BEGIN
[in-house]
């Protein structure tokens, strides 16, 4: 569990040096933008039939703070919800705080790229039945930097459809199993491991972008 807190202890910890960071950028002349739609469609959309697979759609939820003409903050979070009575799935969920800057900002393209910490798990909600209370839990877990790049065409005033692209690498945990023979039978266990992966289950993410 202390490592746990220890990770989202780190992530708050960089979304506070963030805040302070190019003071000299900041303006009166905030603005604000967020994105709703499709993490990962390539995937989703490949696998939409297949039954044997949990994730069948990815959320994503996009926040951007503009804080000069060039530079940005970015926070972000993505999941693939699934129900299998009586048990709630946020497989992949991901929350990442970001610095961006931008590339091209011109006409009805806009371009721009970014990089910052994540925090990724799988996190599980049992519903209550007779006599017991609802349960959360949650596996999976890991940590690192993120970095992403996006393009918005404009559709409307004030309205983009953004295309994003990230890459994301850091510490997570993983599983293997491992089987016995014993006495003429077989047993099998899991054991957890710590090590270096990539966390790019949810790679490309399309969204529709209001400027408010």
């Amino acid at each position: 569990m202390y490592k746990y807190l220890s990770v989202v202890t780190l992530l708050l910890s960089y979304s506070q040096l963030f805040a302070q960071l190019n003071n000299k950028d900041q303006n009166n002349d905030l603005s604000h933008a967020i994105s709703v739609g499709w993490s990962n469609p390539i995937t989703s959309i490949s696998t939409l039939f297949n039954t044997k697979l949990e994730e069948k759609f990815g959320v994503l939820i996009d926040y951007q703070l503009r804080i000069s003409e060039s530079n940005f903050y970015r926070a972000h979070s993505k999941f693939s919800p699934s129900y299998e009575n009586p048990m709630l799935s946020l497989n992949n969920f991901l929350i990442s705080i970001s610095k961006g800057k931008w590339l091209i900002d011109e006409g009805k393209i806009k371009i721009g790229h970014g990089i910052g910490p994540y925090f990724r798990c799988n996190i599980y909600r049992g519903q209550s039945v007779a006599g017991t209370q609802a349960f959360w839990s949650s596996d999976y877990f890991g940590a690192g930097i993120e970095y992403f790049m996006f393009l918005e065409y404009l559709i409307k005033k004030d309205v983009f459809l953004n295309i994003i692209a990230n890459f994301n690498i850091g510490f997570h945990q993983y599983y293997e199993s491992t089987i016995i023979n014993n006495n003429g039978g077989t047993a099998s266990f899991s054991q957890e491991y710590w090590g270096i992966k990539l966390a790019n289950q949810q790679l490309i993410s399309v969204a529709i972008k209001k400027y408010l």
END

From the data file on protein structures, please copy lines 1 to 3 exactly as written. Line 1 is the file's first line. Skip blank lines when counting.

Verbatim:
[in-house]
């Protein structure tokens, strides 16, 4: 569990040096933008039939703070919800705080790229039945930097459809199993491991972008 807190202890910890960071950028002349739609469609959309697979759609939820003409903050979070009575799935969920800057900002393209910490798990909600209370839990877990790049065409005033692209690498945990023979039978266990992966289950993410 202390490592746990220890990770989202780190992530708050960089979304506070963030805040302070190019003071000299900041303006009166905030603005604000967020994105709703499709993490990962390539995937989703490949696998939409297949039954044997949990994730069948990815959320994503996009926040951007503009804080000069060039530079940005970015926070972000993505999941693939699934129900299998009586048990709630946020497989992949991901929350990442970001610095961006931008590339091209011109006409009805806009371009721009970014990089910052994540925090990724799988996190599980049992519903209550007779006599017991609802349960959360949650596996999976890991940590690192993120970095992403996006393009918005404009559709409307004030309205983009953004295309994003990230890459994301850091510490997570993983599983293997491992089987016995014993006495003429077989047993099998899991054991957890710590090590270096990539966390790019949810790679490309399309969204529709209001400027408010």
């Amino acid at each position: 569990m202390y490592k746990y807190l220890s990770v989202v202890t780190l992530l708050l910890s960089y979304s506070q040096l963030f805040a302070q960071l190019n003071n000299k950028d900041q303006n009166n002349d905030l603005s604000h933008a967020i994105s709703v739609g499709w993490s990962n469609p390539i995937t989703s959309i490949s696998t939409l039939f297949n039954t044997k697979l949990e994730e069948k759609f990815g959320v994503l939820i996009d926040y951007q703070l503009r804080i000069s003409e060039s530079n940005f903050y970015r926070a972000h979070s993505k999941f693939s919800p699934s129900y299998e009575n009586p048990m709630l799935s946020l497989n992949n969920f991901l929350i990442s705080i970001s610095k961006g800057k931008w590339l091209i900002d011109e006409g009805k393209i806009k371009i721009g790229h970014g990089i910052g910490p994540y925090f990724r798990c799988n996190i599980y909600r049992g519903q209550s039945v007779a006599g017991t209370q609802a349960f959360w839990s949650s596996d999976y877990f890991g940590a690192g930097i993120e970095y992403f790049m996006f393009l918005e065409y404009l559709i409307k005033k004030d309205v983009f459809l953004n295309i994003i692209a990230n890459f994301n690498i850091g510490f997570h945990q993983y599983y293997e199993s491992t089987i016995i023979n014993n006495n003429g039978g077989t047993a099998s266990f899991s054991q957890e491991y710590w090590g270096i992966k990539l966390a790019n289950q949810q790679l490309i993410s399309v969204a529709i972008k209001k400027y408010l």